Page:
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In addition to announcing that .NET is going open source and cross-platform, Microsoft today unleashed a torrent of Visual Studio news at its Connect() developer event in New York City. The company released Visual Studio 2015 Preview and .NET 2015 Preview, a new free Visual Studio Community 2013 offering, Visual Studio 2013 Update 4, a Visual Studio Online expansion, and a slew of smaller related updates.

Visual Studio 2015 Preview and .NET 2015 Preview

Visual Studio 2015 Preview adds new tools for Windows Presentation Foundation (WPF) development, including a Visual Diagnostics tool, a Timeline tool, and a redesigned Blend designer experience. The company has published a new WPF roadmap with additional details. Update: You can download it now from the Microsoft Download Center.

As part of .NET 2015, Microsoft will deliver .NET 4.6, the next version of the desktop .NET framework. The release will include a few key improvements to the WPF platform, including support for transparent windows and multi-image cursor files.

The year-based moniker is nothing new for Visual Studio, but it certainly is for .NET. S. Somasegar, Corporate Vice President of the Developer Division at Microsoft, told VentureBeat that Microsoft wants to emphasize that the two are under the “same umbrella brand” and that 2015 shows the company wants to be more agile. As many Microsoft executives do nowadays, he also echoed CEO Satya Nadella’s words by saying the 2015 release is a “great toolset for cloud-first, mobile-first” development.


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Microsoft emphasizes that it wants to deliver an offering that is great for any developer. The new releases will let you build with C++, HTML5, and

Top feature highlights of Visual Studio 2015 Preview include:

  • Ability to create ASP.NET 5 websites that can run on multiple platforms, including Windows, Mac, and Linux
  • Integrated support for building apps that run across Android, iOS, and Windows devices with integration of Visual Studio Tools for Apache Cordova (including new iOS debugging and seamless integration with TypeScript) as well as new Visual C++ tools for cross-platform library development
  • Connected Services manager that lets developers discover and consume REST APIs in their applications, including support for Azure Mobile Services, Azure Store, Office 365, and Salesforce today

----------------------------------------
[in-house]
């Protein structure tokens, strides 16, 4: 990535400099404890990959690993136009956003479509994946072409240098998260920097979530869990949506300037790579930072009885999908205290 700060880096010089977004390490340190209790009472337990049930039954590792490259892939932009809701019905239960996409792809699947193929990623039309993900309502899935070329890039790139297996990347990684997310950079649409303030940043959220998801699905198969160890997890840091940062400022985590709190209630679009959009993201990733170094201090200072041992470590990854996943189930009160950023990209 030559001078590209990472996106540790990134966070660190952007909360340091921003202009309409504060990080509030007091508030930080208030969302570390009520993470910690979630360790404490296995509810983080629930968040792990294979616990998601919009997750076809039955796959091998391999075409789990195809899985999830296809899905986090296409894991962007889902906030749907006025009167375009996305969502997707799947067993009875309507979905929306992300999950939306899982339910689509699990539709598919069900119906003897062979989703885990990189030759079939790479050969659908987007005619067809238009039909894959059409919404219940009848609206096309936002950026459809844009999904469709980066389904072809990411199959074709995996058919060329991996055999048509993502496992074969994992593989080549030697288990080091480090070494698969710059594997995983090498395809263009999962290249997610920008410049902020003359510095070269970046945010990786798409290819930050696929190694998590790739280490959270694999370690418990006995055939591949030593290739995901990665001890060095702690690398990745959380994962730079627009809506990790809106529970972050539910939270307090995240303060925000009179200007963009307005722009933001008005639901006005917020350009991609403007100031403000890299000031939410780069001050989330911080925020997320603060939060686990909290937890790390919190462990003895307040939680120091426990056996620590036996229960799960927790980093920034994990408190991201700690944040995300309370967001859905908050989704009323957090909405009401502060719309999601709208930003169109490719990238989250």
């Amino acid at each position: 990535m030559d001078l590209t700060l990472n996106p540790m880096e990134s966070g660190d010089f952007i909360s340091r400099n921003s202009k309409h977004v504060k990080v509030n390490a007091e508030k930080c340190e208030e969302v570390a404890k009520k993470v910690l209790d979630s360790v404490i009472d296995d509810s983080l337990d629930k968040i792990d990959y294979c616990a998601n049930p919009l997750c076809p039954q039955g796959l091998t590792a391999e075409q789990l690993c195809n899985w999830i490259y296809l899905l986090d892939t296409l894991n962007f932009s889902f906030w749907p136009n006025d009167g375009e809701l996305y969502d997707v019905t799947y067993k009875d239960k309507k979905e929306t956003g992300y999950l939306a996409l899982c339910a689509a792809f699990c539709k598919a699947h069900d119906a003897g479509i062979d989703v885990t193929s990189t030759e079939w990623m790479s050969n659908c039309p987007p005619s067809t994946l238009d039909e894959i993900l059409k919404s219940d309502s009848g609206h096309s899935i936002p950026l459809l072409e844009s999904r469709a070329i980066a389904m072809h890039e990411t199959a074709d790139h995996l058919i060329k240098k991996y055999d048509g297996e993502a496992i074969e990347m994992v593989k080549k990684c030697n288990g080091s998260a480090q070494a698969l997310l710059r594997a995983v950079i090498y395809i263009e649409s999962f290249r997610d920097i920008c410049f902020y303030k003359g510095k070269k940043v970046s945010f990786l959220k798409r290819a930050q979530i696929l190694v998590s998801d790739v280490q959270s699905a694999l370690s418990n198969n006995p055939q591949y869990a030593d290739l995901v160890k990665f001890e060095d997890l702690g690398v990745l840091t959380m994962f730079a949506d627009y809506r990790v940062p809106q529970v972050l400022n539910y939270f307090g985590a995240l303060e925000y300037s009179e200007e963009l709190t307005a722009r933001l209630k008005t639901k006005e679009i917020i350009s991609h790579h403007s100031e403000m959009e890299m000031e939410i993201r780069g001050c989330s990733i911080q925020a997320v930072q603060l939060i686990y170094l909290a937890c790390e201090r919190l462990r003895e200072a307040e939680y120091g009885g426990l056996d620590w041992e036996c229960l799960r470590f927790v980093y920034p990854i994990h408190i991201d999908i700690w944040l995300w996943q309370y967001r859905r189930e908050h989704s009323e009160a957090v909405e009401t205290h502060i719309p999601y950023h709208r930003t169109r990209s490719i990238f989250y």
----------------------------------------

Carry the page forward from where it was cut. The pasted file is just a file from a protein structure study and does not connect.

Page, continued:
• Smart Unit Tests (based on the PEX technology developed by Microsoft Research) that analyze code and automatically generate unit tests to describe its behavior
  • New coding productivity capabilities, particularly for C# and VB, thanks to built-in integration of the new “Roslyn” .NET compiler platform
  • New language features in C# 6 to reduce boilerplate and clutter in everyday code, and new light bulbs in the editor that bring proactive refactoring and code fixing opportunities
  • Support for breakpoint configuration and PerfTips, both available directly in context in the editor
  • Edit and debug a single set of C++ source code and build it for Android, iOS, and Windows; integrated support for the Clang complier and LLVM optimizer for targeting Android now and iOS “soon”
  • More complete C++ 11 and C++ 14 support, as well as dozens of additional productivity features for C++ developers, including new refactorings, improved “Find in Files,” a Memory Diagnostics tool, and improved incremental builds

The release also includes full integration of the Unity Tools for Visual Studio, which enables developers to use the Visual Studio IDE for Unity application development. Visual Studio Tools for Unity (VSTU) 2.0 Preview includes better support for debugger attributes and visualization for objects. Last but not least, Microsoft has also released a preview of Visual Studio Emulator for Android. for .NET 2015, it includes ASP.NET 5, a lean composable framework for building Web and cloud applications. It is cross-platform and open source, and apps can run side-by-side with different versions of the framework on the same server.

Visual Studio Community 2013